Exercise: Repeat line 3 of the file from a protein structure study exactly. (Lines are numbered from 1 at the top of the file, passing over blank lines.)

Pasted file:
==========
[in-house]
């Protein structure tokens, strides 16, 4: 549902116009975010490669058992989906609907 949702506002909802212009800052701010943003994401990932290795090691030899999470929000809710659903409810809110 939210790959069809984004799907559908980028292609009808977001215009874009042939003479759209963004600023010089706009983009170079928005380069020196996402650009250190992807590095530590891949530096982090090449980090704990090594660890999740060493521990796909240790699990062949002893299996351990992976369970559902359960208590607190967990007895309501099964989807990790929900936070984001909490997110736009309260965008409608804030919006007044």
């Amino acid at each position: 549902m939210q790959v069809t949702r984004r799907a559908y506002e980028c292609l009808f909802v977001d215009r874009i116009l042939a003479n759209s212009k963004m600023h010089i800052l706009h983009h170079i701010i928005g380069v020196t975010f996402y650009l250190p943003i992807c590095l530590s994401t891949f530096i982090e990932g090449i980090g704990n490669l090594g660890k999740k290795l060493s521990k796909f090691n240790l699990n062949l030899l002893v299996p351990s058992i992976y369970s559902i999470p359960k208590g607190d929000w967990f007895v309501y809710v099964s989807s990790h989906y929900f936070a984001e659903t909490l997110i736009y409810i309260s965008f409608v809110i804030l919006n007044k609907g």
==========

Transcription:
């Amino acid at each position: 549902m939210q790959v069809t949702r984004r799907a559908y506002e980028c292609l009808f909802v977001d215009r874009i116009l042939a003479n759209s212009k963004m600023h010089i800052l706009h983009h170079i701010i928005g380069v020196t975010f996402y650009l250190p943003i992807c590095l530590s994401t891949f530096i982090e990932g090449i980090g704990n490669l090594g660890k999740k290795l060493s521990k796909f090691n240790l699990n062949l030899l002893v299996p351990s058992i992976y369970s559902i999470p359960k208590g607190d929000w967990f007895v309501y809710v099964s989807s990790h989906y929900f936070a984001e659903t909490l997110i736009y409810i309260s965008f409608v809110i804030l919006n007044k609907g």